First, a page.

In the past week the Battle of Viewpoints has been fought within the pages of my novel.
Automatically I started writing in the the third person, feeling comfortable and at ease.
Then one of the main characters clamoured to be heard and as an experiment I switched to her first person voice.
The result was not the triumphant powerful success which I had imagined.
Although I enjoyed being in my character’s head and travelling with her thoughts and observations on paper (or screen), my writing suddenly became simplified. This could be as the character at this stage is a young girl aged 10 and my language in her voice couldn’t help but reflect her youth.
Furthermore the passages of description which I feel are critical to the story became lost as the need to describe the settings became superfluous since they are familiar to the character. Any such description became false and forced.
Often writers use first person as this allows the reader to quickly engage and identify with the character, thereby drawing them into the story. I have often written from this viewpoint in my short stories and found it ideal. There is one danger though and that is the reader is limited to that one character’s perception of the story, through their eyes only. It is virtually impossible to introduce any events away from the character. One way to add further dimensions in the first person perspective is to use two or more characters.
Having just read ‘The Invention of Wings’ by Sue Monk Kidd I did consider this approach. In her wonderful book there are two narrators: the slave girl, Handful and the slave owner’s daughter, Sarah Grimké, who alternatively swap the story telling and thereby relate two very diverse and diametrically opposing worlds and experiences.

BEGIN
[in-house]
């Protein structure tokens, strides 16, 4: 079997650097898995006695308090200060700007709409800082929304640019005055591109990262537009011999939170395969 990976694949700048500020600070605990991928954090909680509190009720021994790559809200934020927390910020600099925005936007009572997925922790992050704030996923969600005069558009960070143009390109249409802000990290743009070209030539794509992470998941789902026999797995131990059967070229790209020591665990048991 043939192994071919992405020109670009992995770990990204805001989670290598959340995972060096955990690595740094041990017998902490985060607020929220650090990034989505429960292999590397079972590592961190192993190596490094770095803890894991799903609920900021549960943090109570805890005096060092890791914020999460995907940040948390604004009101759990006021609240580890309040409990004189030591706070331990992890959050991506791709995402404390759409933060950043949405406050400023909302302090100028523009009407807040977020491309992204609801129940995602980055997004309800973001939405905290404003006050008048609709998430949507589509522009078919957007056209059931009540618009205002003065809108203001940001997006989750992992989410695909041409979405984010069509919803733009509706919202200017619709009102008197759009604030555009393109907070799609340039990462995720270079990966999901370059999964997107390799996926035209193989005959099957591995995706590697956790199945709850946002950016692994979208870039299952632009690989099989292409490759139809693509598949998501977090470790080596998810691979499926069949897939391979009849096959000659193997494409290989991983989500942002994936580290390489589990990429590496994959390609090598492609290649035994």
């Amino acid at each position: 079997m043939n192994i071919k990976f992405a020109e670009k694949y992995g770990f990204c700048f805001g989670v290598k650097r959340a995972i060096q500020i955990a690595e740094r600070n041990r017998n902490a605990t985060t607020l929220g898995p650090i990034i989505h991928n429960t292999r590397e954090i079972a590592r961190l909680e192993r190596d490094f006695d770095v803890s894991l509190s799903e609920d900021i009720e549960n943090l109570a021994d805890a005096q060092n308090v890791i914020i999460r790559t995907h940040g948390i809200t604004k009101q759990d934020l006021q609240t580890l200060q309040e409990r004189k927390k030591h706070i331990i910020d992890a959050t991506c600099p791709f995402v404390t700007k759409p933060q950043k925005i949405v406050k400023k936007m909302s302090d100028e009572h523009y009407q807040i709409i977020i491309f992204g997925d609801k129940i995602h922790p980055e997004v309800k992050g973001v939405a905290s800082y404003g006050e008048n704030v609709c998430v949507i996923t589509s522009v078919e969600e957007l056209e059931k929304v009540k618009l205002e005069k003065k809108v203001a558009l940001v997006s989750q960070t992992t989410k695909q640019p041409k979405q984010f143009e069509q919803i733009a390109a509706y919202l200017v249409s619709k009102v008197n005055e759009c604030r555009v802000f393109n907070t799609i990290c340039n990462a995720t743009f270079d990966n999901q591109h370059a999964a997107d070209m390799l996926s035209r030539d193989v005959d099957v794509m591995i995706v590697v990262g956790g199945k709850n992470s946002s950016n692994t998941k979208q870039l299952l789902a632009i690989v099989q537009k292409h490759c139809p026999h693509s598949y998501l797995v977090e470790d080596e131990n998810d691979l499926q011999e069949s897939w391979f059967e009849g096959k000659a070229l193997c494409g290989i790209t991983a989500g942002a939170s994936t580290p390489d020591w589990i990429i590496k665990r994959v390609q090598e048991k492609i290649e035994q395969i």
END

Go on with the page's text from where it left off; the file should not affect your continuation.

As I could not imagine two characters alone carrying the my story I knew more would be needed and was concerned this could be become cumbersome.
At one stage whilst discussing my dilemma with a friend she questioned if I could use both first and third person? I hesitated and gave the notion a thought. I cannot remember reading any books written thus, but perhaps they do exist. The mental and emotional logistics of such a narration though seemed fraught with difficulties and pitfalls, so I decided to avoid that route and instead reverted to the third person.
On the whole it was a relief to return to the third person viewpoint. The floaty descriptions returned but now enhanced with a third person perspective. The distant narrator is replaced with a more personal viewpoints of the characters.
Although the chapters are not headed by the which character is leading the story, there do exist ‘signposts’ very early on showing which character’s viewpoint will dominate the chapter. I now retain the freedom to write about events well outside the characters if required whilst ensuring characters are personable and well-rounded. To avoid confusion I am sticking to four character viewpoints in the third person, this gives me the breadth to explore their emotional and inner feelings and thoughts of each one. The plot will still be pacey whilst other characters and subplots can be easily introduced.
In her book, ‘Sunrise’, Victoria Hislop writes beautifully and in the third person, so effectively at times I didn’t realise it wasn’t in the first person. The pain, anguish, deceit and love of the characters are depicted with startling vitality.
The battle is over, calm reigns and now I just have to rewrite a couple of chapters. No problem.
I told myself reading was a kind of freedom, the only one I could give.
Sarah Grimké in ‘The Invention of Wings’ by Sue Monk Kidd
Current word count of first draft of my novel: 14,940 words